It seems to me that “Fire and Brimstone” texts like Stimulus Conscious Minor and The Adulterous Falmouth Squire were the beginning of a tradition that has spanned to our generation. As this was during the time of the Lollards, the religious status quo was coming under some serious heat from the public and the Church was having to quell a situation that was threatening to spread doubt and (God forbid) discussion amongst members of the religious community. What was this new idea of a religion to include the laymen? What are the benefits of having a bible written in English that everyone who read English could understand? This was a time when the Catholic Church needed a serious push and revamping. Enter “fire and brimstone” texts. These texts were clearly meant to instill some level of fear in their readers. Their target audience is those who might have been waning in their faith and about what religious doctrine they were going to follow. With texts like Stimulus Conscious Minor and The Adulterous Falmouth Squire, those who had a solid foundation in the catholic tradition would probably have been scared away from Lollards and anyone else that the Catholic Church denounced.
We see this use of “fire and brimstone” texts throughout history when Christianity needs a bit of boost in popularity. We see it with Jonathan Edwards in the 18th century with his infamous “Sinners in the Hands of an Angry God” and that helped lead to the age of Enlightenment and the First Great Awakening. “Fire and Brimstone” sermons are still used today. I can remember sitting in church and listening to sermons on the dangers of hell and what might happen if we stray too far from the “Word.”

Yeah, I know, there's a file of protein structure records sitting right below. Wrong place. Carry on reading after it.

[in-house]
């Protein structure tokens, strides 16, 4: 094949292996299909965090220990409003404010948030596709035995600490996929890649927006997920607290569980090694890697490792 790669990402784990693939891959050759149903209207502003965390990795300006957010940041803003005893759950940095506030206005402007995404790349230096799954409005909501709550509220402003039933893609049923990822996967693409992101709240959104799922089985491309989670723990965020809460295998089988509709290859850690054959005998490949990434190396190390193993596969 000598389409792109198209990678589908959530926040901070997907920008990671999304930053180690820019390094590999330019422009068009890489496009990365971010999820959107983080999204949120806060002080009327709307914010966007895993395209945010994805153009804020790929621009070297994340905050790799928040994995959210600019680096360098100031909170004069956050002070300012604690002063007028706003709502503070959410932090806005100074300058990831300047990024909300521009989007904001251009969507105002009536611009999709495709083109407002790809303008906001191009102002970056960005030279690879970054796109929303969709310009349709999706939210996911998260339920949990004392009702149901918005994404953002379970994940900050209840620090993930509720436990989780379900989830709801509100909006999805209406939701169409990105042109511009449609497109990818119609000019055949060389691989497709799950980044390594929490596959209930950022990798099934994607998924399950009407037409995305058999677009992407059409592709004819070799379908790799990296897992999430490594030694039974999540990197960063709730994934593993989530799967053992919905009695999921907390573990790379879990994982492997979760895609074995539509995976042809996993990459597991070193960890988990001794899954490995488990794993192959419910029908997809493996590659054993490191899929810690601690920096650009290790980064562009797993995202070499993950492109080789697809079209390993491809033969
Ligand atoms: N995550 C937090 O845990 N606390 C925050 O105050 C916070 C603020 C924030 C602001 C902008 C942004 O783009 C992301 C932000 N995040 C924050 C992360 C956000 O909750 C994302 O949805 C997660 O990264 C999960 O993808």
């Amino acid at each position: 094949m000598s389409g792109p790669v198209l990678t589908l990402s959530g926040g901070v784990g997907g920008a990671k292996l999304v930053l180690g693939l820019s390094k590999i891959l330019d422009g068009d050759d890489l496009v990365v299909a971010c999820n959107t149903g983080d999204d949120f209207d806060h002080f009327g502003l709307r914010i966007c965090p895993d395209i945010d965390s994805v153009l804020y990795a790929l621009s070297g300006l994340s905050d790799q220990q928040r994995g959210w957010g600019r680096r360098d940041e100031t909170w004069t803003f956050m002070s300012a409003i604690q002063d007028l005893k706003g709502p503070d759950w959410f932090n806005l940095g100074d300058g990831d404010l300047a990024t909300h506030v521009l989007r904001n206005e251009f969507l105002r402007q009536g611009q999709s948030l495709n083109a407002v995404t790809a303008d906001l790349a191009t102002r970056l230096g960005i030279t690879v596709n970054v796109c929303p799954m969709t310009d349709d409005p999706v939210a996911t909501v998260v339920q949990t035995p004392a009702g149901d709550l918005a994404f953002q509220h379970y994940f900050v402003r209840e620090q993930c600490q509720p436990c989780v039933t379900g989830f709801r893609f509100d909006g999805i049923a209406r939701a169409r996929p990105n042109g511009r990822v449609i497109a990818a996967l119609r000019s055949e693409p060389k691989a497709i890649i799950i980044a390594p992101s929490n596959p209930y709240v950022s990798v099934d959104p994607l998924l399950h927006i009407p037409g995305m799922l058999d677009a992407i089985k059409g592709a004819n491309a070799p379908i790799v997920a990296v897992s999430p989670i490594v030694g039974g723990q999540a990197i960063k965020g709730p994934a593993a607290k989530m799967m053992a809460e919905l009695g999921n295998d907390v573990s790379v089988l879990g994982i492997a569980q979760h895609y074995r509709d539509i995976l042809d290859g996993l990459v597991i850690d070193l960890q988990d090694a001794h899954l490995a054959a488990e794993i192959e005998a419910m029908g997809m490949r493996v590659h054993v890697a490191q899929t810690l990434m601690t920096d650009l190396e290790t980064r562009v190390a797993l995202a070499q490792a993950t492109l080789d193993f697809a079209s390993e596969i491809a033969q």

It makes me wonder if members of the church get together and decide that membership has been down lately, so we need to spice it up a bit. You know, scare the word of God into them. I think it certainly works. For people who have a sense of religion, one of these sermons is enough to send you home crying, wiping the dust off of your bible and praying for forgiveness. I think that they’re jarring on purpose. No one is going to be conflicted after a talk about God’s mercy. Everyone wants to hear that message. That’s why Church is always packed on Christmas and Easter. But if you can convince a person that they are going to end up condemned to hell as a result of their adulterous affairs or that they are going to roast in purgatory because they haven’t done enough good deeds on Earth, well, then you have a dedicated congregation.